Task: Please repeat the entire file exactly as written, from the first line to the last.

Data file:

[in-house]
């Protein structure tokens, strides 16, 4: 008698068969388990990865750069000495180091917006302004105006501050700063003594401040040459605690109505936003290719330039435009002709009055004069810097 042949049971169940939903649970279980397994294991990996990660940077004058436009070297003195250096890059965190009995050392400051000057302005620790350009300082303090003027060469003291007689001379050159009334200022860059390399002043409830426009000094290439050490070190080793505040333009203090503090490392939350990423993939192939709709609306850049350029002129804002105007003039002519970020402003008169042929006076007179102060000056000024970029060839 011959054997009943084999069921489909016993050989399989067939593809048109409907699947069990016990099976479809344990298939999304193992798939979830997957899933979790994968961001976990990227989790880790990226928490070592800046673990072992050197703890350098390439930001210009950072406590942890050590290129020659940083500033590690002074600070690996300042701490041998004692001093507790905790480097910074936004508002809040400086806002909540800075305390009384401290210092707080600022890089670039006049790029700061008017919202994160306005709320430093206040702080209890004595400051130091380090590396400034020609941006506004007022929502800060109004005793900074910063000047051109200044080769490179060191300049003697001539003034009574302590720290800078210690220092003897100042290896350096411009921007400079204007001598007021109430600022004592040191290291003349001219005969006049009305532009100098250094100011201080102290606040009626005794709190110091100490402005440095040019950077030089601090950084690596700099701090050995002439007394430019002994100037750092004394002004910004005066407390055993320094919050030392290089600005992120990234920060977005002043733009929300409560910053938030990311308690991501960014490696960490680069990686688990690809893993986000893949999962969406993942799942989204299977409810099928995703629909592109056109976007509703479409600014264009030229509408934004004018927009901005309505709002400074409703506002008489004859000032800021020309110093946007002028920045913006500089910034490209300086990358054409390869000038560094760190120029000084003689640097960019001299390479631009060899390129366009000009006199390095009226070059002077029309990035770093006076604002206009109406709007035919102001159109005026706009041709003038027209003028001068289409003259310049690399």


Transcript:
[in-house]
């Protein structure tokens, strides 16, 4: 008698068969388990990865750069000495180091917006302004105006501050700063003594401040040459605690109505936003290719330039435009002709009055004069810097 042949049971169940939903649970279980397994294991990996990660940077004058436009070297003195250096890059965190009995050392400051000057302005620790350009300082303090003027060469003291007689001379050159009334200022860059390399002043409830426009000094290439050490070190080793505040333009203090503090490392939350990423993939192939709709609306850049350029002129804002105007003039002519970020402003008169042929006076007179102060000056000024970029060839 011959054997009943084999069921489909016993050989399989067939593809048109409907699947069990016990099976479809344990298939999304193992798939979830997957899933979790994968961001976990990227989790880790990226928490070592800046673990072992050197703890350098390439930001210009950072406590942890050590290129020659940083500033590690002074600070690996300042701490041998004692001093507790905790480097910074936004508002809040400086806002909540800075305390009384401290210092707080600022890089670039006049790029700061008017919202994160306005709320430093206040702080209890004595400051130091380090590396400034020609941006506004007022929502800060109004005793900074910063000047051109200044080769490179060191300049003697001539003034009574302590720290800078210690220092003897100042290896350096411009921007400079204007001598007021109430600022004592040191290291003349001219005969006049009305532009100098250094100011201080102290606040009626005794709190110091100490402005440095040019950077030089601090950084690596700099701090050995002439007394430019002994100037750092004394002004910004005066407390055993320094919050030392290089600005992120990234920060977005002043733009929300409560910053938030990311308690991501960014490696960490680069990686688990690809893993986000893949999962969406993942799942989204299977409810099928995703629909592109056109976007509703479409600014264009030229509408934004004018927009901005309505709002400074409703506002008489004859000032800021020309110093946007002028920045913006500089910034490209300086990358054409390869000038560094760190120029000084003689640097960019001299390479631009060899390129366009000009006199390095009226070059002077029309990035770093006076604002206009109406709007035919102001159109005026706009041709003038027209003028001068289409003259310049690399």